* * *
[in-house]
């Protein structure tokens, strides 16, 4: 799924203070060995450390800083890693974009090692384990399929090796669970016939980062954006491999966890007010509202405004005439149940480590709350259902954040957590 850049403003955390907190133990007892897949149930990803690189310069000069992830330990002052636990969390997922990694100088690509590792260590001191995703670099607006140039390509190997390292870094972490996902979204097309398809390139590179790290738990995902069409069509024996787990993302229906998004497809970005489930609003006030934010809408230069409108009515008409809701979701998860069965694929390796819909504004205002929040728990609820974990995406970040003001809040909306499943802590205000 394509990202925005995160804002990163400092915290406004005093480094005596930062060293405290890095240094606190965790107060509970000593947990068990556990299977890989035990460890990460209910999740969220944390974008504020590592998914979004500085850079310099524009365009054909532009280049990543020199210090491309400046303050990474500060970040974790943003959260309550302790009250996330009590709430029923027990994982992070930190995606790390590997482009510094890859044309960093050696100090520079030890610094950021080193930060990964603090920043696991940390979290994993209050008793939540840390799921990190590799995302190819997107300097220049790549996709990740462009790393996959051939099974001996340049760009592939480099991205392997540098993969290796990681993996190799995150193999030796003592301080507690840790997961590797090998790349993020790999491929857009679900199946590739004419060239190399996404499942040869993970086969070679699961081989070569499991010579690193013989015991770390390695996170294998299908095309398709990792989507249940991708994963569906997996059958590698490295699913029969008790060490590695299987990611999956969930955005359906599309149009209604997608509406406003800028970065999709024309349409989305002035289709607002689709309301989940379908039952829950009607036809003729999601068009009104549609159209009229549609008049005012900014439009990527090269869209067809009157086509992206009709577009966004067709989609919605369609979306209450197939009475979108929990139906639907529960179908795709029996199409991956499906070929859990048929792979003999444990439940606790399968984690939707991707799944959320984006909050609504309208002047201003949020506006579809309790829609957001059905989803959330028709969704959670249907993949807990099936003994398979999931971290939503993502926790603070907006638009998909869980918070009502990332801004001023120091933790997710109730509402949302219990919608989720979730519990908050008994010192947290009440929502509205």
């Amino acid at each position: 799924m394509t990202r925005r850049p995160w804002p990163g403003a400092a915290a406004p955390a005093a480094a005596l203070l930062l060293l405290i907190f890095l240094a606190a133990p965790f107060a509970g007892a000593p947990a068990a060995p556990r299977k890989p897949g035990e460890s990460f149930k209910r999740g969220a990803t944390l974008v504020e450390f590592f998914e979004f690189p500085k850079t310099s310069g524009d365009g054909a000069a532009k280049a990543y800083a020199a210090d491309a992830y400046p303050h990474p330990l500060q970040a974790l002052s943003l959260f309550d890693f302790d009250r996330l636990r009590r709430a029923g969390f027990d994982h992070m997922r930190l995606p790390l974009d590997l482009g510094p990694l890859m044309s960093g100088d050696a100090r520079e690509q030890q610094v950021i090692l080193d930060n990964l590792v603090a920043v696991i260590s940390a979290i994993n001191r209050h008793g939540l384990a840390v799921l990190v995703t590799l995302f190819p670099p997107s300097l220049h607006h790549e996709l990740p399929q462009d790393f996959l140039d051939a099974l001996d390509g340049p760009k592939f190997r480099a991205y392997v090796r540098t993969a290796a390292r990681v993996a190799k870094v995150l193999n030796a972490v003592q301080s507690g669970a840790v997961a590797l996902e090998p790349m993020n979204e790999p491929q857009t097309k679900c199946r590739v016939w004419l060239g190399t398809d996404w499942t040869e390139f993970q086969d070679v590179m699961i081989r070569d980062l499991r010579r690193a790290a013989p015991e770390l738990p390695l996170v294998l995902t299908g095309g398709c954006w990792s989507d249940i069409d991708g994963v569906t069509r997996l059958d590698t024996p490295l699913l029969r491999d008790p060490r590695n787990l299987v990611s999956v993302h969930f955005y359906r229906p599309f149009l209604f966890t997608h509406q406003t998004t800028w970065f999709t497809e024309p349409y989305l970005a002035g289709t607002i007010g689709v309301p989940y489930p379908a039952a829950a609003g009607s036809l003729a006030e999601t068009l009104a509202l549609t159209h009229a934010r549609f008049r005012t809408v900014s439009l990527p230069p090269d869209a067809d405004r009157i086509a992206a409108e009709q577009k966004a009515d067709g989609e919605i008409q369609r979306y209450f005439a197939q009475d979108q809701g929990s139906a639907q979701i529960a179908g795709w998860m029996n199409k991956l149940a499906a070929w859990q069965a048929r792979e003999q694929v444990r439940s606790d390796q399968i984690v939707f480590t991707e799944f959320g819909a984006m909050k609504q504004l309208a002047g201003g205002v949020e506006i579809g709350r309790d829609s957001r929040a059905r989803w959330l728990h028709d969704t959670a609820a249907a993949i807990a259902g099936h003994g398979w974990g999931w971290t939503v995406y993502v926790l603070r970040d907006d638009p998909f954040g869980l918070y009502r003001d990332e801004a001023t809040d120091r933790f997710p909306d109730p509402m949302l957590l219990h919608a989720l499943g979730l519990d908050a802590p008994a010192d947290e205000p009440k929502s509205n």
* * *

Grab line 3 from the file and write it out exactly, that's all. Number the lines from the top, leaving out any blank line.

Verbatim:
């Amino acid at each position: 799924m394509t990202r925005r850049p995160w804002p990163g403003a400092a915290a406004p955390a005093a480094a005596l203070l930062l060293l405290i907190f890095l240094a606190a133990p965790f107060a509970g007892a000593p947990a068990a060995p556990r299977k890989p897949g035990e460890s990460f149930k209910r999740g969220a990803t944390l974008v504020e450390f590592f998914e979004f690189p500085k850079t310099s310069g524009d365009g054909a000069a532009k280049a990543y800083a020199a210090d491309a992830y400046p303050h990474p330990l500060q970040a974790l002052s943003l959260f309550d890693f302790d009250r996330l636990r009590r709430a029923g969390f027990d994982h992070m997922r930190l995606p790390l974009d590997l482009g510094p990694l890859m044309s960093g100088d050696a100090r520079e690509q030890q610094v950021i090692l080193d930060n990964l590792v603090a920043v696991i260590s940390a979290i994993n001191r209050h008793g939540l384990a840390v799921l990190v995703t590799l995302f190819p670099p997107s300097l220049h607006h790549e996709l990740p399929q462009d790393f996959l140039d051939a099974l001996d390509g340049p760009k592939f190997r480099a991205y392997v090796r540098t993969a290796a390292r990681v993996a190799k870094v995150l193999n030796a972490v003592q301080s507690g669970a840790v997961a590797l996902e090998p790349m993020n979204e790999p491929q857009t097309k679900c199946r590739v016939w004419l060239g190399t398809d996404w499942t040869e390139f993970q086969d070679v590179m699961i081989r070569d980062l499991r010579r690193a790290a013989p015991e770390l738990p390695l996170v294998l995902t299908g095309g398709c954006w990792s989507d249940i069409d991708g994963v569906t069509r997996l059958d590698t024996p490295l699913l029969r491999d008790p060490r590695n787990l299987v990611s999956v993302h969930f955005y359906r229906p599309f149009l209604f966890t997608h509406q406003t998004t800028w970065f999709t497809e024309p349409y989305l970005a002035g289709t607002i007010g689709v309301p989940y489930p379908a039952a829950a609003g009607s036809l003729a006030e999601t068009l009104a509202l549609t159209h009229a934010r549609f008049r005012t809408v900014s439009l990527p230069p090269d869209a067809d405004r009157i086509a992206a409108e009709q577009k966004a009515d067709g989609e919605i008409q369609r979306y209450f005439a197939q009475d979108q809701g929990s139906a639907q979701i529960a179908g795709w998860m029996n199409k991956l149940a499906a070929w859990q069965a048929r792979e003999q694929v444990r439940s606790d390796q399968i984690v939707f480590t991707e799944f959320g819909a984006m909050k609504q504004l309208a002047g201003g205002v949020e506006i579809g709350r309790d829609s957001r929040a059905r989803w959330l728990h028709d969704t959670a609820a249907a993949i807990a259902g099936h003994g398979w974990g999931w971290t939503v995406y993502v926790l603070r970040d907006d638009p998909f954040g869980l918070y009502r003001d990332e801004a001023t809040d120091r933790f997710p909306d109730p509402m949302l957590l219990h919608a989720l499943g979730l519990d908050a802590p008994a010192d947290e205000p009440k929502s509205n």